No Christian conversion is exactly alike; each one is unique. This is certainly true of Saul’s conversion depicted by Luke in Acts 9. There are, however, some common elements.
Saul was on his way to Damascus to arrest disciples of Jesus when he encountered a blinding light. Luke says, “Saul got up from the ground, and though his eyes were open, he could not see” (9:8). We often go through life — go to work, exercise, go out with friends, marry and raise children, watch television, read books, play golf or go fishing, make love, argue and make up, help a neighbor, plant a garden — blind to the source of all these good things, blind to our common connection to each other and all creation, and blind to the divine life that resides in each of us.
Saul did not realize that he was persecuting his brothers and sisters. The voice of Christ says to him out of the light, “Saul, Saul, why are you persecuting me?” Paul never mentions any details of his mystical encounter in his letters, so we don’t know if he had shared with Luke about his experience, of if this is simply Luke’s way of explaining Paul’s spiritual grasp of the indwelling Christ/Spirit. Paul certainly experienced this enlightening encounter as a revelation (see Gal. 1:12). And while Paul most often speaks of the indwelling Christ in the context of instruction to Christians, according to Luke’s account of Paul’s preaching in Athens in Acts 17, Paul was convinced that we are all (Christians and non-Christians) children or “offspring” of God and in God “we live and move and have our being” (17:28).
In his wonderful book titled, The Rebirthing of God, Celtic scholar John Philip Newell tells about the time he was delivering a talk in Ottawa, Ontario, on some of the themes in the prologue to John’s Gospel. One of his main points was that the Light that became incarnate in Jesus is “the Light that enlightens every person coming into the world” (John 1:9). In attendance that evening was a Canadian Mohawk elder who had been invited to make observations about the parallels between his First Nation’s spirituality and the spirituality of the Celtic world which Newell was talking about.
At the end of Dr. Newell’s talk he stood with tears in his eyes and said, “As I have been listening to these themes, I have been wondering where I would be tonight. I have been wondering where my people would be tonight. And I have been wondering where we would be as a Western world tonight if the mission that had come to us from Europe centuries ago had come expecting to see light in us.” Indeed!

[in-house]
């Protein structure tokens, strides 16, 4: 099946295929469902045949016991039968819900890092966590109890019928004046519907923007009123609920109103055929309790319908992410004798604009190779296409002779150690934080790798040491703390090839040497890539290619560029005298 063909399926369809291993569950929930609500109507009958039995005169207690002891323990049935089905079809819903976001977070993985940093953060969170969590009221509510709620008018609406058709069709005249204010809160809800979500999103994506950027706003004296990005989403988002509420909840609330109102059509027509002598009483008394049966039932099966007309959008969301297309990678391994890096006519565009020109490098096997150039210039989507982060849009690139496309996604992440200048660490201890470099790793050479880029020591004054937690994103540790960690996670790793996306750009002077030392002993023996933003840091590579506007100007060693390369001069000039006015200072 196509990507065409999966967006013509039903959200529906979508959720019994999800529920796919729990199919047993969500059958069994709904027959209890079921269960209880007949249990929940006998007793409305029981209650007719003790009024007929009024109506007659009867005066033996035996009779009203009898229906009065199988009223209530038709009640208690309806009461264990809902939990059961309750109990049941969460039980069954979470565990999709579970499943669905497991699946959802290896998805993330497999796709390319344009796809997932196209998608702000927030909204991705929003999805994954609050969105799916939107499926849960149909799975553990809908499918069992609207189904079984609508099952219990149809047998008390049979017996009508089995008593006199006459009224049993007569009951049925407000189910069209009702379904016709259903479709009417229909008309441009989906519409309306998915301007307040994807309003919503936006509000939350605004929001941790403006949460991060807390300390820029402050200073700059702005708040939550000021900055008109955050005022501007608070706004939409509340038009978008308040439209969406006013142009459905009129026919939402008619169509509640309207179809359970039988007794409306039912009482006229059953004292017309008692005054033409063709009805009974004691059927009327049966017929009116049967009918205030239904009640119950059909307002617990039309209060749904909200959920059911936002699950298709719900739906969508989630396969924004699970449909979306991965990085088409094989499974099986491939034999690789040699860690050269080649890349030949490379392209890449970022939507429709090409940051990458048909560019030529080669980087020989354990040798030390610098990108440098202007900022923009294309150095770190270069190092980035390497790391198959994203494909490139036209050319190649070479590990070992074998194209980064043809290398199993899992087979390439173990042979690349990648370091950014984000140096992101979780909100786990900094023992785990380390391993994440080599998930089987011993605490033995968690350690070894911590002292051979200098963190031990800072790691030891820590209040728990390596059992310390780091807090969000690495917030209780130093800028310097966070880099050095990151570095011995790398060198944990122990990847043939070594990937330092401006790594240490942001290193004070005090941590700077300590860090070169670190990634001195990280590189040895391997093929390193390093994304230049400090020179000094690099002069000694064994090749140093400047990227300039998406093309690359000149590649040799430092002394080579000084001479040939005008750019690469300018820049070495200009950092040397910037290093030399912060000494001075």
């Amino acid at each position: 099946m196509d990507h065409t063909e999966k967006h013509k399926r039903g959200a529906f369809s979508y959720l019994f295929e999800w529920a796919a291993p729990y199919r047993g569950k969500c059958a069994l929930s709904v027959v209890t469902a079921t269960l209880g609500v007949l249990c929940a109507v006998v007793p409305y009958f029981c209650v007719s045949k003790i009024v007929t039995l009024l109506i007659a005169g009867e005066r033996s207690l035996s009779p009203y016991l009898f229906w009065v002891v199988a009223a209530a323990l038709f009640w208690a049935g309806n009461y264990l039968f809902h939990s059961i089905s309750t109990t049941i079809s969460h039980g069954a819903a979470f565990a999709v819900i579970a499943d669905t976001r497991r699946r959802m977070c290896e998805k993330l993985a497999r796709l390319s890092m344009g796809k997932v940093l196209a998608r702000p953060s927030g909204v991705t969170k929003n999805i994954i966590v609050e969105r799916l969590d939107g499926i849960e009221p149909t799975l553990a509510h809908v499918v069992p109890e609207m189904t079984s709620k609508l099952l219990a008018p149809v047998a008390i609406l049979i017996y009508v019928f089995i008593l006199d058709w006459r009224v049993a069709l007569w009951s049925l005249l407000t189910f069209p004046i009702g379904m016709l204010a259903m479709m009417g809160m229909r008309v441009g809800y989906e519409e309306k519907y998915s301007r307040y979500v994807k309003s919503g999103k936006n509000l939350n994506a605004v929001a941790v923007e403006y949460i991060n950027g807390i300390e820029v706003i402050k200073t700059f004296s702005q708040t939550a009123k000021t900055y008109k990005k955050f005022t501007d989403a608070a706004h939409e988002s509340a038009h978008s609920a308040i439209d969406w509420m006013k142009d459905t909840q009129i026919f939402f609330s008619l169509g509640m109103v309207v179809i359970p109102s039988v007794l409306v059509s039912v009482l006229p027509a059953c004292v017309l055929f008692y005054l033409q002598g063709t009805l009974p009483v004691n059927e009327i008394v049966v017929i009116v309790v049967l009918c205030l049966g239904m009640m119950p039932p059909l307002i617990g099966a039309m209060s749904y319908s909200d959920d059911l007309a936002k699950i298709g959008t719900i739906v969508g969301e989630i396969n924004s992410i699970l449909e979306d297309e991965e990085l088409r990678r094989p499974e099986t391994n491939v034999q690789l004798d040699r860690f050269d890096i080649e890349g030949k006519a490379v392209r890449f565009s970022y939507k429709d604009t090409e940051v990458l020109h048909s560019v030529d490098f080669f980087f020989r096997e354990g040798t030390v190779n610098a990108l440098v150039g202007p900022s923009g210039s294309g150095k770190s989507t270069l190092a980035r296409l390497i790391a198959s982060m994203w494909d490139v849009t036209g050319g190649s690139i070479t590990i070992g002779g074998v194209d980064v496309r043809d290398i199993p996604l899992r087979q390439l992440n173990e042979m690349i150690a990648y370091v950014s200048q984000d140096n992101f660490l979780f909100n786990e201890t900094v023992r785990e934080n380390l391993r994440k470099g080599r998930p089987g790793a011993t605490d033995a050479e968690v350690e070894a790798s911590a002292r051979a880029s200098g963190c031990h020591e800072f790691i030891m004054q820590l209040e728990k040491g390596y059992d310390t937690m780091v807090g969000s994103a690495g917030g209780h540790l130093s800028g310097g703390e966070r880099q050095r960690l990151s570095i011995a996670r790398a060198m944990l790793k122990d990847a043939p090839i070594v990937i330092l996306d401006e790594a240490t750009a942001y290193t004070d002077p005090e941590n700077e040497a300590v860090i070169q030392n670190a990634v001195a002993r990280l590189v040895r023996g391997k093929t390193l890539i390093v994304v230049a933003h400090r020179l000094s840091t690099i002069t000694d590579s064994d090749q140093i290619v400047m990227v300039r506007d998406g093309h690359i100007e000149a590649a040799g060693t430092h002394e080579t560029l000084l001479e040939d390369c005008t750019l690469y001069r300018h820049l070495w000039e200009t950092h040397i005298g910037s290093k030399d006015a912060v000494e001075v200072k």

Newell observes that we, of course, cannot change the terrible acts that were rendered in the name of Jesus, but we can, however, be part of something new. According to Newell, “We can allow the true essence of our Christian heritage to be born anew.” In other words, we can undergo a good conversion. In view of the narrow, doctrinally and culturally exclusive, line-drawing Christianity that so often prevails today, we desperately need one.
What is true of Christianity in general is also true for each of us in particular. Conversion is an ongoing process that we must undergo personally and communally through the help of others. Luke says that Ananias was instrumental in helping Saul regain his sight. When he laid hands on Saul, “something like scales fell from his eyes, and his sight was restored” (9:17-18). Luke also says that “for several days he was with the disciples in Damascus” (9:19). We do not get to new places on our own. We need help. The biblical and theological word for this is grace. We need grace, and we especially need a community of disciples who are good at dispensing grace.
In 9:2 Luke describes Christians as those who “belong to the way.” The Christian life is a journey that involves many conversions from old patterns of thinking and living to new patterns, from selfish clinging to selfless giving, from unhealthy, exclusive images of God to healthy, inclusive images, from hate to love.
How do these conversions happen? There is no one way, but one thing is needed for sure: An openness and readiness to see new things, have new visions, and practice new ways of living. Conversions can happen in isolation, but they are much more likely to occur in community. We don’t need a lot for the journey, but we do need each other. We are on pilgrimage together.